The Centers for Medicare and Medicaid Services (“CMS”) has finalized its proposal to remove the exemption for continuing education effective for reporting year 2016 from the Sunshine Act regulations. The change appeared in CMS’ annual publication of its Physician Fee Schedule final rule (“PFS Final Rule”), this year displayed on October 31, 2014.
Since the passage of the Sunshine Act final rule in 2013 (78 Fed. Reg. 9458 (Feb. 8, 2013)), the Agency has been criticized by numerous continuing education providers for implementing an overly narrow exemption to reporting for continuing education. The providers complained that CMS was effectively endorsing the five continuing education providers enumerated in the final rule, while arbitrarily requiring manufacturers to report payments to all other continuing education providers. Thus, in July 2014, CMS proposed to remove the exemption and solicited comments from stakeholders.
In the PFS Final Rule, CMS finalized its proposal to remove the exemption, concluding that it was redundant of CMS’ rules on reporting indirect payments under the Sunshine Act. In doing so, CMS rejected the comments of stakeholders who advocated to expand the list of continuing education providers listed in the exemption or articulate accreditation or certification standards for which a provider could qualify.
CMS also explained the application of the Sunshine Act knowledge standard to such payments. Under the existing rules for indirect payments, an applicable manufacturer is deemed to be aware of the identity of a covered recipient who has received an indirect payment if the manufacturer learns the identity of the recipient by the end of the reporting year or the end of the second quarter of the following reporting year. Some commenters objected to the application of this rule to continuing education payments, stating that it would be impractical for a manufacturer to remain unaware of the identity of a physician receiving compensation for speaking at a continuing education event because such information is also published in brochures and other program advertisements or publications.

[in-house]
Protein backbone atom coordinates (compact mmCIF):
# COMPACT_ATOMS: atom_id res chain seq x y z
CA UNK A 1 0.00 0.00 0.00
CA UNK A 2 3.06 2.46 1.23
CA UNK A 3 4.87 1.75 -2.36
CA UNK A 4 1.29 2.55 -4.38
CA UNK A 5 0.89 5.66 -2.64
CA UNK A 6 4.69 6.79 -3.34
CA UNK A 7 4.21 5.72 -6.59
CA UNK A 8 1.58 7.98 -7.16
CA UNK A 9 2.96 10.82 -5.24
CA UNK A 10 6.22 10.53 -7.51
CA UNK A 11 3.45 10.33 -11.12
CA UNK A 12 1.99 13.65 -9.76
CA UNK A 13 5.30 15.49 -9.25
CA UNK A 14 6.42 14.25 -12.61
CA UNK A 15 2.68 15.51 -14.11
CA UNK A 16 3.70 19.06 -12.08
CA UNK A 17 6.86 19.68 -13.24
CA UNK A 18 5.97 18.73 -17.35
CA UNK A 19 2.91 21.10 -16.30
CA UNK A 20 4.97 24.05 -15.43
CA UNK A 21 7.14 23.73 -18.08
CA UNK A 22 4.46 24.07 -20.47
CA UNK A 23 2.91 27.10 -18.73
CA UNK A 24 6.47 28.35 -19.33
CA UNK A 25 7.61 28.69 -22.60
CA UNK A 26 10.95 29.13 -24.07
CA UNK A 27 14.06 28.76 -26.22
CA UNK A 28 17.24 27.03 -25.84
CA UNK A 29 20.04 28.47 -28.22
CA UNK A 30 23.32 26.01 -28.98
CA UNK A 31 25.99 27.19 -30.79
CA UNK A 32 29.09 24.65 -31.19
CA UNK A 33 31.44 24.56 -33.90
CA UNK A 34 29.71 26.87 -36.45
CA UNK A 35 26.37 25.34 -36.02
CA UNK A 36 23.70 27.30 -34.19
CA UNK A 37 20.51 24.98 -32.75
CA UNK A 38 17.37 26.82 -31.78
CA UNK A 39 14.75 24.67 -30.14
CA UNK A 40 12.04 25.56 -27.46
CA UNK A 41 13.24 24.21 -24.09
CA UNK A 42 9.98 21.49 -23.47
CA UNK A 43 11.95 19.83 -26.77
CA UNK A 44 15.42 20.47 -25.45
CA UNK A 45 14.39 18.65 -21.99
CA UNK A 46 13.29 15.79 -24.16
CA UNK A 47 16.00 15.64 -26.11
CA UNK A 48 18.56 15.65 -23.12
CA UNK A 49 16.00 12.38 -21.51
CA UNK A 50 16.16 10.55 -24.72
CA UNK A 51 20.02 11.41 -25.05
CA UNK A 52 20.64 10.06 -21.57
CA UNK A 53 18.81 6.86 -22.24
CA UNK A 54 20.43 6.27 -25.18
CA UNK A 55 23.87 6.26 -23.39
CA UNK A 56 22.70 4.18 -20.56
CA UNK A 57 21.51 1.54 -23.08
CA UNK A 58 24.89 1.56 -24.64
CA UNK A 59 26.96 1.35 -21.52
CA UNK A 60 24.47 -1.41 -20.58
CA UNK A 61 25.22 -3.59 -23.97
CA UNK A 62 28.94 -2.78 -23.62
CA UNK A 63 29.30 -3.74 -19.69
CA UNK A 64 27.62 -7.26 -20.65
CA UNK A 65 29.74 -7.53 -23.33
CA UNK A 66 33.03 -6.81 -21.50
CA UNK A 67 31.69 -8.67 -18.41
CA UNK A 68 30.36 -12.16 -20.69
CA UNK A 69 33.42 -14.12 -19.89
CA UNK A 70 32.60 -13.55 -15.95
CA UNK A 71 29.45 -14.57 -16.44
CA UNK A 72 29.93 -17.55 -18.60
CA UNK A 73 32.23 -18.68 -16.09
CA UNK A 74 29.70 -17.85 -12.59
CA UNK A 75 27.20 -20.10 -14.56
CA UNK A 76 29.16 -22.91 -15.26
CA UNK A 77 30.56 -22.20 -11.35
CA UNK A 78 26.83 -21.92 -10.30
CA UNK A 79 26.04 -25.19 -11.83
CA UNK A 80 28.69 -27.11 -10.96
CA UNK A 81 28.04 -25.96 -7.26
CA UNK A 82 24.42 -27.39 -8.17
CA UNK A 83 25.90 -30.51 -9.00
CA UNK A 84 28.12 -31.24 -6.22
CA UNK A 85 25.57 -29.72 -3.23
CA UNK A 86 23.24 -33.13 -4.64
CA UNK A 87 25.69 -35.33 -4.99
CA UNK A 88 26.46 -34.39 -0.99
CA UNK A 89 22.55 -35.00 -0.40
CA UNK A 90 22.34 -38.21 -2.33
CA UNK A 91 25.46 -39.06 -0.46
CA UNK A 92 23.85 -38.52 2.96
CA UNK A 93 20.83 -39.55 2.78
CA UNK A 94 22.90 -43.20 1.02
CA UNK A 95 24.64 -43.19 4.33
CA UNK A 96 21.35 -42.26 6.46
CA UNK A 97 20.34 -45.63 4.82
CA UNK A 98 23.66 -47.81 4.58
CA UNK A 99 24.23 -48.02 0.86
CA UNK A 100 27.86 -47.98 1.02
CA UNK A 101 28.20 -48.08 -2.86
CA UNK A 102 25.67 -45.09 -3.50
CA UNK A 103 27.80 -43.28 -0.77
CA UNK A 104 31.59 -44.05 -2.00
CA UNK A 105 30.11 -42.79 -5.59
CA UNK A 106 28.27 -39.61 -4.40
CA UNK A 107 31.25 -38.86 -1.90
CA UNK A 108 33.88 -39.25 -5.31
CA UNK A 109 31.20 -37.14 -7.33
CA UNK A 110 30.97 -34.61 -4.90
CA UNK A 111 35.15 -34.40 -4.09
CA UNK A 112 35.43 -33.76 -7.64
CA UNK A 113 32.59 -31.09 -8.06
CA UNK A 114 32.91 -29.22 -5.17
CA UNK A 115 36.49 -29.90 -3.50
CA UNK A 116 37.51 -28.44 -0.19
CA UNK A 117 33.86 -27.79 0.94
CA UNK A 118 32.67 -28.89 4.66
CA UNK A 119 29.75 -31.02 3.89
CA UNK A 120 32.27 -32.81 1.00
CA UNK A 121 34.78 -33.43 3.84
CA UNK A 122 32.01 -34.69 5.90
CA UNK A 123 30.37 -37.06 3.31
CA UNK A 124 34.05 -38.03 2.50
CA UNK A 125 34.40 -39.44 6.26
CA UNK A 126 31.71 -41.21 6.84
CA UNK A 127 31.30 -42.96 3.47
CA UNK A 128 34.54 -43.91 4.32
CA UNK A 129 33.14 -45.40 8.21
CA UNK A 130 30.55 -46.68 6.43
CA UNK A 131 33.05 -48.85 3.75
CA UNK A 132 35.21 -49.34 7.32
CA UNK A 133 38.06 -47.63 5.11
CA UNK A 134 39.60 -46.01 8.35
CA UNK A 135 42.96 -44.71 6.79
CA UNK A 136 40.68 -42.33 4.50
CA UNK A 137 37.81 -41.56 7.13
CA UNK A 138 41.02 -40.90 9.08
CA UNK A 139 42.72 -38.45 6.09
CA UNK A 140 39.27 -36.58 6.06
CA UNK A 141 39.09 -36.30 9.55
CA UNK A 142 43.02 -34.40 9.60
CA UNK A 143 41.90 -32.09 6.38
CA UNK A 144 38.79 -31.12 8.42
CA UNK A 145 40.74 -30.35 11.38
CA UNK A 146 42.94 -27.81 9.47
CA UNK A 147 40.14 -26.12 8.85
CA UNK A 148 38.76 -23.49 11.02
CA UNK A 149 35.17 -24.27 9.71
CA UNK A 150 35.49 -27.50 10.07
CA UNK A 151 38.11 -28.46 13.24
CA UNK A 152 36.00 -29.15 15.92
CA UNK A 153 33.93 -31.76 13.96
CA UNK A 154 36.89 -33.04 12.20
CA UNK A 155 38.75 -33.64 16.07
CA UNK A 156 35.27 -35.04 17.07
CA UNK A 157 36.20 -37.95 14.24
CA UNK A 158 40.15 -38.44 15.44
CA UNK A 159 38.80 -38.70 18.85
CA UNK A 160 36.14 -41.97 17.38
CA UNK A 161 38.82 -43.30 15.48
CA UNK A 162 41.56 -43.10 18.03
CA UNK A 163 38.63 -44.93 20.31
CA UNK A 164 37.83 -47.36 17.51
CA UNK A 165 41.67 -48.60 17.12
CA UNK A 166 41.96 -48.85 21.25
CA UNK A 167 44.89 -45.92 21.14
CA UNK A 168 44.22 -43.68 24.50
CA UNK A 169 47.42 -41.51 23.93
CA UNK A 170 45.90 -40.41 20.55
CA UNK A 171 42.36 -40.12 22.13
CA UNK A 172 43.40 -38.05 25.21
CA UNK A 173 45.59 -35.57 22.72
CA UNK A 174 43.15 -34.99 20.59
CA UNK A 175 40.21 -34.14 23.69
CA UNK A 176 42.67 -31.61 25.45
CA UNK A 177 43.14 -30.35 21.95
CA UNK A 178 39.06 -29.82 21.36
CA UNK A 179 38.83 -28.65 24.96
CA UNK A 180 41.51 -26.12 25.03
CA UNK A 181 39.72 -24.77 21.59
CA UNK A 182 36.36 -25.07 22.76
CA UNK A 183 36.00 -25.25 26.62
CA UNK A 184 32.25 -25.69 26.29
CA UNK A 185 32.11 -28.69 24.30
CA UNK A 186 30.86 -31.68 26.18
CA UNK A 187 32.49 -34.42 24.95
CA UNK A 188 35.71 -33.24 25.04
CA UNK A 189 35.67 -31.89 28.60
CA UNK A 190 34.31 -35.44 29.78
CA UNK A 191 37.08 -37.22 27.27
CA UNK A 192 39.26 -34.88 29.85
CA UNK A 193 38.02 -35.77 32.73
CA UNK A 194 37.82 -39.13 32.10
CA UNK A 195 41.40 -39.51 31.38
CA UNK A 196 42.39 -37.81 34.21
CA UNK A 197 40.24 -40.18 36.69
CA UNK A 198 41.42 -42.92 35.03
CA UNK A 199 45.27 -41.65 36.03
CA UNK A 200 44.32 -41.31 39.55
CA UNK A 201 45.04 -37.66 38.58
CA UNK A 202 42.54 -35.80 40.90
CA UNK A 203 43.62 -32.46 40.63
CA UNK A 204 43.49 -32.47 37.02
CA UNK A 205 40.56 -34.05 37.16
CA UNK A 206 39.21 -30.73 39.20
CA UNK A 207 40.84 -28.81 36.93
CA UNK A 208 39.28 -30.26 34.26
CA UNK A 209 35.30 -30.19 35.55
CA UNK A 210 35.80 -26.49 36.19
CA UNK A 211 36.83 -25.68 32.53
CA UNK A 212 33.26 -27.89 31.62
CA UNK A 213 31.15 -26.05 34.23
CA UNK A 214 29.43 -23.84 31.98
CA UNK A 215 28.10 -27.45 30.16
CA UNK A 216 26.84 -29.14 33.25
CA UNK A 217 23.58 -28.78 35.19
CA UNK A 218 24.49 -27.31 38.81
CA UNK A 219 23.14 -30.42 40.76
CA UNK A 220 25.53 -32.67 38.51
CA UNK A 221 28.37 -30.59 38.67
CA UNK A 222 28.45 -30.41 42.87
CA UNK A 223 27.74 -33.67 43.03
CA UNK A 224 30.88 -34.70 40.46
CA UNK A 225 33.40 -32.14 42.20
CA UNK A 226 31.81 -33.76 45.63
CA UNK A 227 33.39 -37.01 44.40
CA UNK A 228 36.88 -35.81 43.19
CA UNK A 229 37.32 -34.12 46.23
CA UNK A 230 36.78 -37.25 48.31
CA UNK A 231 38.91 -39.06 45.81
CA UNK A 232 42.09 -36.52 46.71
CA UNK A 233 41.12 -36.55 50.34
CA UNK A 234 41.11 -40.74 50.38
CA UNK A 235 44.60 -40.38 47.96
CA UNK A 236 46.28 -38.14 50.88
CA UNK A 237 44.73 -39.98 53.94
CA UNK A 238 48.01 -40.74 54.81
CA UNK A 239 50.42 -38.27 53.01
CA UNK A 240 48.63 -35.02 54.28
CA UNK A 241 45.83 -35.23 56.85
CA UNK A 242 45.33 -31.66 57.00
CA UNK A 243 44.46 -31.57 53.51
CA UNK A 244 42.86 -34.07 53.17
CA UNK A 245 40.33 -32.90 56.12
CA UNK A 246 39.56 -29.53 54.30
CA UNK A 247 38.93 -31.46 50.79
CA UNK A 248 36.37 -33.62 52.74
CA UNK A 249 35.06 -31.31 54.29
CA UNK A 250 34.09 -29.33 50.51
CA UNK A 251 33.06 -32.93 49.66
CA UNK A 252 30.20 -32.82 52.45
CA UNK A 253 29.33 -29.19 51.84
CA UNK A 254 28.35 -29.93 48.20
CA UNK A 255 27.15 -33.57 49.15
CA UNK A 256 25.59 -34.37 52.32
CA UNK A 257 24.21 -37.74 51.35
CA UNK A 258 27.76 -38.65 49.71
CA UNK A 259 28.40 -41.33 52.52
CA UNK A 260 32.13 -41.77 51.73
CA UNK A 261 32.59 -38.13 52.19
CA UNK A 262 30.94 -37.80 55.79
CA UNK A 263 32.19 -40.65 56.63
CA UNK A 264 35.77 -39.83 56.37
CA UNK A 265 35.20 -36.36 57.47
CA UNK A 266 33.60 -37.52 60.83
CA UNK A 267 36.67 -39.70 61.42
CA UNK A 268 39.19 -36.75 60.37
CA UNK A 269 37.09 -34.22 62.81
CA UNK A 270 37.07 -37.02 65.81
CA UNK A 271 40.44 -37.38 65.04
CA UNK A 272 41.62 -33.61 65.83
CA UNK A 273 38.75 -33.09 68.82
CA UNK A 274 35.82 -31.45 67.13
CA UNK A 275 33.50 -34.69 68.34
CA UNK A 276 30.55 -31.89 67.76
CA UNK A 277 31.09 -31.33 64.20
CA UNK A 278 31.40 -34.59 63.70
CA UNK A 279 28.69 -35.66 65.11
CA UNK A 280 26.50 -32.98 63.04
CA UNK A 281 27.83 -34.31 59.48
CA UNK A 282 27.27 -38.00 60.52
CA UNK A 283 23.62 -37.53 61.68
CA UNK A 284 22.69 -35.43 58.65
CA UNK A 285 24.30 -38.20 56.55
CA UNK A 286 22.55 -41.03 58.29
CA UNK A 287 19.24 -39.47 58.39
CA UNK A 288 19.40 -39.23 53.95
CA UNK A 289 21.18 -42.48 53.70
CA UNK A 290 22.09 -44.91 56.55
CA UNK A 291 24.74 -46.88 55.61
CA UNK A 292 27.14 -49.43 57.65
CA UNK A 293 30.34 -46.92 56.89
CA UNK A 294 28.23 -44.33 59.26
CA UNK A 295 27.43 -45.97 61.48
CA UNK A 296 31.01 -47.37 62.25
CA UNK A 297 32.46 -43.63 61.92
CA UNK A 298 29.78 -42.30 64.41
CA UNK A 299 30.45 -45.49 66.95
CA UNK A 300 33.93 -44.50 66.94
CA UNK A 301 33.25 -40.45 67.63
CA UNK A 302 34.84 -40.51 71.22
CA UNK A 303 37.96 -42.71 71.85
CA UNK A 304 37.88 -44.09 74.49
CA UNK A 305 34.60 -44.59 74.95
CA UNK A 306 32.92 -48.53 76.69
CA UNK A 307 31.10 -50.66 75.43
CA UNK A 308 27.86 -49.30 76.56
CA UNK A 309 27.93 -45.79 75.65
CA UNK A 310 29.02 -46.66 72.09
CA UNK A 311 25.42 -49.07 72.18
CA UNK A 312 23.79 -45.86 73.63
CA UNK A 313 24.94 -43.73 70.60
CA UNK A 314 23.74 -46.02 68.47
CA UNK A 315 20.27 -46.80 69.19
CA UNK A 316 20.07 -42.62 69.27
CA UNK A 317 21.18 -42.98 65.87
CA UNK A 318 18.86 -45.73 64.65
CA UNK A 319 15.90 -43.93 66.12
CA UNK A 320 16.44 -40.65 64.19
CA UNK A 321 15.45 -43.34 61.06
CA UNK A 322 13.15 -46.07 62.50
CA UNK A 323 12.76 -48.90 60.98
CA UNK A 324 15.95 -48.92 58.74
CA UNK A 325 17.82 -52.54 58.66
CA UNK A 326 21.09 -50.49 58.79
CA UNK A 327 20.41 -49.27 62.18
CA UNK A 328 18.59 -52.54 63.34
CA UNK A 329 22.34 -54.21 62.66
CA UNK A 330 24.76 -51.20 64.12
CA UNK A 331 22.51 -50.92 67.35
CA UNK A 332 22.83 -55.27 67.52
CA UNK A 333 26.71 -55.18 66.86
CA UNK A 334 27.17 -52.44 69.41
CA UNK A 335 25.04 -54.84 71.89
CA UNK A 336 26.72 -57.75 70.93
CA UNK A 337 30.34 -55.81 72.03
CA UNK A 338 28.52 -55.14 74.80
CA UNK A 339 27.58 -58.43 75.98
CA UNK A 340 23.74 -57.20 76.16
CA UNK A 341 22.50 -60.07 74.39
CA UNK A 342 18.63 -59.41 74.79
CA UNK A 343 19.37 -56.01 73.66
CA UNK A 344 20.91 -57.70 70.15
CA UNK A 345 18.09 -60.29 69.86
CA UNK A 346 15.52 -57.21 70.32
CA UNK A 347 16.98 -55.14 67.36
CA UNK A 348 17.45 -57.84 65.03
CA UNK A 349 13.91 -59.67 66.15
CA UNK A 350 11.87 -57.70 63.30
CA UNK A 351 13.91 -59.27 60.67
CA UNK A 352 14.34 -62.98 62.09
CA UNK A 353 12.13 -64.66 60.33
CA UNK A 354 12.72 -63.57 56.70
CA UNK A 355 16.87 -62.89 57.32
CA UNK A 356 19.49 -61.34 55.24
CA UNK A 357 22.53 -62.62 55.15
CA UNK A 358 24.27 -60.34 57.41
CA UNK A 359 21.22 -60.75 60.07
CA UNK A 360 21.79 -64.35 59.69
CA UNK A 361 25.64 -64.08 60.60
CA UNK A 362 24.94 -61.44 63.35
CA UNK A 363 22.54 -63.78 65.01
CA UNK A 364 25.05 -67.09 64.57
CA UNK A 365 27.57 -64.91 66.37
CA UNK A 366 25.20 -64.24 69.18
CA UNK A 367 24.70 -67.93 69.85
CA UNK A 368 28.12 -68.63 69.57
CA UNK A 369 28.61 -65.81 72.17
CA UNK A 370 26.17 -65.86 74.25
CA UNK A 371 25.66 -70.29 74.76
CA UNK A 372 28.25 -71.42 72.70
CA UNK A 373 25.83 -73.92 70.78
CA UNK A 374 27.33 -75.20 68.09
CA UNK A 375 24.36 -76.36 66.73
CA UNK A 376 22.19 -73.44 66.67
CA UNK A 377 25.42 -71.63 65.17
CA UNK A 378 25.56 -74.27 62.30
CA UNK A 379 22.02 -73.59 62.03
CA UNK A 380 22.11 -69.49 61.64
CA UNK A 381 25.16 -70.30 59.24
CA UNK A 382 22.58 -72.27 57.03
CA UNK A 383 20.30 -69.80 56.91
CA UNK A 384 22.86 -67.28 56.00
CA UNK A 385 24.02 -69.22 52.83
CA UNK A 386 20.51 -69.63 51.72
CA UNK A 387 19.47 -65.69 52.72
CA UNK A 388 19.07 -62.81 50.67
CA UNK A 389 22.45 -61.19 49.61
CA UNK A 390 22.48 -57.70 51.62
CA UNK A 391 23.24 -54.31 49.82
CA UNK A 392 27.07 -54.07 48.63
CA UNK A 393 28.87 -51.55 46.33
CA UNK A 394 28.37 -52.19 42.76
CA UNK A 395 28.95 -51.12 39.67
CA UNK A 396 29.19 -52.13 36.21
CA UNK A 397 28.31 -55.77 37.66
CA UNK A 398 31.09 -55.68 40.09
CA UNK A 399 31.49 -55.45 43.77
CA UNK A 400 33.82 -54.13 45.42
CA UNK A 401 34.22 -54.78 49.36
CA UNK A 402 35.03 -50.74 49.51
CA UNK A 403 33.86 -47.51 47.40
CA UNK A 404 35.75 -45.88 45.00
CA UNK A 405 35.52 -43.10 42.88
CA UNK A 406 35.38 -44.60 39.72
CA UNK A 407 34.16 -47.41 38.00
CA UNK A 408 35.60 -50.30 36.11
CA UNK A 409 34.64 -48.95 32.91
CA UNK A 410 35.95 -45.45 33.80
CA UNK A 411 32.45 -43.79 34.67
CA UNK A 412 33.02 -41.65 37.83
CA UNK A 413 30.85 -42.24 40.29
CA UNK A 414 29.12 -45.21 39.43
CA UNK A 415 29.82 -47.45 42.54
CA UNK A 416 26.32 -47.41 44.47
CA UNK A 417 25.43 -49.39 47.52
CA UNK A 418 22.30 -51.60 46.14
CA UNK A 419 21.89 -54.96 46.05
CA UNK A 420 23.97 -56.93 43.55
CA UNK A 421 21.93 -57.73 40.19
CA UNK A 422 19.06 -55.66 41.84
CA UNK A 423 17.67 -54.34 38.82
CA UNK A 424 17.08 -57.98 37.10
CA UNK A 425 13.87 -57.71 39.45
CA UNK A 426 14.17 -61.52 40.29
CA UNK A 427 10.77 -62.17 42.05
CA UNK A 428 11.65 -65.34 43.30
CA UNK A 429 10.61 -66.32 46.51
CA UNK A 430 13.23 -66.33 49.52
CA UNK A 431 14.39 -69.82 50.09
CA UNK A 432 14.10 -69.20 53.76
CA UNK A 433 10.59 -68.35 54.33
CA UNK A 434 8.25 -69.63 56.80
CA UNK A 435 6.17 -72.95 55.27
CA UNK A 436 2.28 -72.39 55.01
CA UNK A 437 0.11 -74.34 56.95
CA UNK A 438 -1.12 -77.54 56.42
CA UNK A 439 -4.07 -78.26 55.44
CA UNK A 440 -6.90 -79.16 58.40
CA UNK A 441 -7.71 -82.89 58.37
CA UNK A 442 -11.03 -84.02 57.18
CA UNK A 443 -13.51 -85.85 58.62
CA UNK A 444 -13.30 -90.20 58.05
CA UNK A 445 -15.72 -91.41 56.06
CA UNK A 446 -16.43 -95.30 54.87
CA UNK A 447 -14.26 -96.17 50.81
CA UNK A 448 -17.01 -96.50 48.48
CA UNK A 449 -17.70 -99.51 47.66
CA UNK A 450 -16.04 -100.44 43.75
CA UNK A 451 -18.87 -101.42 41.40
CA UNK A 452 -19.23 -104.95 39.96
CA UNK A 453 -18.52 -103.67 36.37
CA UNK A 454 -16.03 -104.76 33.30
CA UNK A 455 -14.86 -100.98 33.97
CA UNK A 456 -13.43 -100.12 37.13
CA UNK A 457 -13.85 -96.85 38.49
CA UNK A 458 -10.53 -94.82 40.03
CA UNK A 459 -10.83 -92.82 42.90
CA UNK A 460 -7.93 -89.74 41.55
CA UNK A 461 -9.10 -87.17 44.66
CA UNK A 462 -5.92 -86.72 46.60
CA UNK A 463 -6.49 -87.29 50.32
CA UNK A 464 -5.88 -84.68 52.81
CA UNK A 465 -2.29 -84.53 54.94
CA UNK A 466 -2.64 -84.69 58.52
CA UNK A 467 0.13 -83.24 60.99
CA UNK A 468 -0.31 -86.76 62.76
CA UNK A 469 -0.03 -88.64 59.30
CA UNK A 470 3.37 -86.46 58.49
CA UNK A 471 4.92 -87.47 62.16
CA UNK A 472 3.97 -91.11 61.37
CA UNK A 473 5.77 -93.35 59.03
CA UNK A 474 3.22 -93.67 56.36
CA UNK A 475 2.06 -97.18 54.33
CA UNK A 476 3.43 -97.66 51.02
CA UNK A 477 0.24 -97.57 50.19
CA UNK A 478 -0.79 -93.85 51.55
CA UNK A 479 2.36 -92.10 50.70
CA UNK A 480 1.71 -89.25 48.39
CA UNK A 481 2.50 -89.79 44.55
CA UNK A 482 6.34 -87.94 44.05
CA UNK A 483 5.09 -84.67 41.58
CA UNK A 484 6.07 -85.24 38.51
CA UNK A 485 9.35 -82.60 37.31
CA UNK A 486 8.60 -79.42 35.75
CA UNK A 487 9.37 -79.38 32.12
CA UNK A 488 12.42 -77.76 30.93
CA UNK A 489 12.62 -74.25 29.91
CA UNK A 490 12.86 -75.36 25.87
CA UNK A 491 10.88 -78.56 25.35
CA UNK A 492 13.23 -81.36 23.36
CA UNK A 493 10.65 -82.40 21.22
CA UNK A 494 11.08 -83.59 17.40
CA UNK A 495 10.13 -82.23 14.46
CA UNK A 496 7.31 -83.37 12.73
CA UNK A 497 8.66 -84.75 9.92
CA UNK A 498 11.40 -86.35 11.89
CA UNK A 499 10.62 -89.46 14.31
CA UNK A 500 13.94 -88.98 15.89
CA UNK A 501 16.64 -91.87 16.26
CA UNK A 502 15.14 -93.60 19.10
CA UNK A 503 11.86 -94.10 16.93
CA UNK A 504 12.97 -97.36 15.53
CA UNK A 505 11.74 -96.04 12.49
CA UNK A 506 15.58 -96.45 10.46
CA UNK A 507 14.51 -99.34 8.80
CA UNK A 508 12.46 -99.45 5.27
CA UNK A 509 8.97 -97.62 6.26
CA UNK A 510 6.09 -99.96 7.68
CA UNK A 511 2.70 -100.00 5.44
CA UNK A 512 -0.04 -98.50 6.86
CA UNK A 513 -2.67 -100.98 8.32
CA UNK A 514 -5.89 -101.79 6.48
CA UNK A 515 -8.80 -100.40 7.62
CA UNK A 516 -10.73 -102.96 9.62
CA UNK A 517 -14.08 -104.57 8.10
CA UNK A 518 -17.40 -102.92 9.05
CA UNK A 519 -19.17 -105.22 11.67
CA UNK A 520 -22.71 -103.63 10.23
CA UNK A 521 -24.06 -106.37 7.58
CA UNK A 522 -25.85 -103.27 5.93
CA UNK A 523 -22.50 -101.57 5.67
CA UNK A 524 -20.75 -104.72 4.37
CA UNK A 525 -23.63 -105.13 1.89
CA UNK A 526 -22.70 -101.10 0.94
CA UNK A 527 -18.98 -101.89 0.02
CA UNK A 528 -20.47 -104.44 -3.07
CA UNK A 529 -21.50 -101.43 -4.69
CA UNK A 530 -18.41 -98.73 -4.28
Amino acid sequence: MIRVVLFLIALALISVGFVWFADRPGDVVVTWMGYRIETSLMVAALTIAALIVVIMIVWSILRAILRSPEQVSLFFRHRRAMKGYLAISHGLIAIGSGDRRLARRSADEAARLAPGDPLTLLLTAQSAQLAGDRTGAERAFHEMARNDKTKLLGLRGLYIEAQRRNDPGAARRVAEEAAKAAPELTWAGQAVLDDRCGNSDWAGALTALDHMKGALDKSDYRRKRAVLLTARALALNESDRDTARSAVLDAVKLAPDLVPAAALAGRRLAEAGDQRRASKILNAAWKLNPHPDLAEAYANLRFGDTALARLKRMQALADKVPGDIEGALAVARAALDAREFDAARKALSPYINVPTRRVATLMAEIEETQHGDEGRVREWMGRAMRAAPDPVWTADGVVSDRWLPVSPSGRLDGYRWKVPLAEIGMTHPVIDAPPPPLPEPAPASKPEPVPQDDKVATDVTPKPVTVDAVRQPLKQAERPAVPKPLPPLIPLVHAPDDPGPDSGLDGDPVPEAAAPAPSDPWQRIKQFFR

CMS disagreed with the commenters, citing the greater importance of consistent reporting requirements for all indirect payments. CMS clarified that, as with other indirect payments, manufacturers are required to report otherwise reportable indirect payments if the manufacturer learns of the identities of the physician speakers by year-end or the end of the second quarter of the following reporting year.
Importantly, CMS reiterated that unrestricted payments to continuing education providers (meaning those which have not been directed or earmarked for payments to covered recipients) are not subject to reporting under the Sunshine Act. Thus, the elimination of the exemption may have reduced impact on those manufacturers that abide by ACCME or similar accreditation standards that require that the CME provider maintain independence in the selection of speakers, and do not direct or influence the selection of physician speakers.
Lastly, CMS promised forthcoming guidance applying the indirect payment rules to physician tuition fees which have been subsidized by manufacturers.
The elimination of the continuing education exemption underscores CMS’ openness to modifications to the Sunshine Act regulations in response to industry feedback. Stakeholders who identify other areas of clarification may consider strategies to engage CMS or Congress on the need for amendments on other aspects of reporting (e.g., tracking and reporting de minimis payments).
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